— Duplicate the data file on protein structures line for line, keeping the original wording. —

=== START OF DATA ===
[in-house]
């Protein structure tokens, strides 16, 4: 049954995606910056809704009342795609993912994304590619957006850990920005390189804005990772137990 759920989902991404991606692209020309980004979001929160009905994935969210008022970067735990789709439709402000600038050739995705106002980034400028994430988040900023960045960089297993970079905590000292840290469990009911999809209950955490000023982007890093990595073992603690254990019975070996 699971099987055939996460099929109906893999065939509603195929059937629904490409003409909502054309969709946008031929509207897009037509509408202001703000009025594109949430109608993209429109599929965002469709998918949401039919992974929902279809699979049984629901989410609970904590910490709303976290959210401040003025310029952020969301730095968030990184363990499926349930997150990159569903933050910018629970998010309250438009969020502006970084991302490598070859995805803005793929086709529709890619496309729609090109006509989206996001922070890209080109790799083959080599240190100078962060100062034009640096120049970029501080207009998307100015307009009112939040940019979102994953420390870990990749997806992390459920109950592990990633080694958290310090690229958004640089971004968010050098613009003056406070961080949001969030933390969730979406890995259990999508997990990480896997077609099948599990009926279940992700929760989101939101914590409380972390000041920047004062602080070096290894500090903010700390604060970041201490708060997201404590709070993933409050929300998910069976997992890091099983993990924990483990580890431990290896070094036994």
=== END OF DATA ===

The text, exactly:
[in-house]
């Protein structure tokens, strides 16, 4: 049954995606910056809704009342795609993912994304590619957006850990920005390189804005990772137990 759920989902991404991606692209020309980004979001929160009905994935969210008022970067735990789709439709402000600038050739995705106002980034400028994430988040900023960045960089297993970079905590000292840290469990009911999809209950955490000023982007890093990595073992603690254990019975070996 699971099987055939996460099929109906893999065939509603195929059937629904490409003409909502054309969709946008031929509207897009037509509408202001703000009025594109949430109608993209429109599929965002469709998918949401039919992974929902279809699979049984629901989410609970904590910490709303976290959210401040003025310029952020969301730095968030990184363990499926349930997150990159569903933050910018629970998010309250438009969020502006970084991302490598070859995805803005793929086709529709890619496309729609090109006509989206996001922070890209080109790799083959080599240190100078962060100062034009640096120049970029501080207009998307100015307009009112939040940019979102994953420390870990990749997806992390459920109950592990990633080694958290310090690229958004640089971004968010050098613009003056406070961080949001969030933390969730979406890995259990999508997990990480896997077609099948599990009926279940992700929760989101939101914590409380972390000041920047004062602080070096290894500090903010700390604060970041201490708060997201404590709070993933409050929300998910069976997992890091099983993990924990483990580890431990290896070094036994």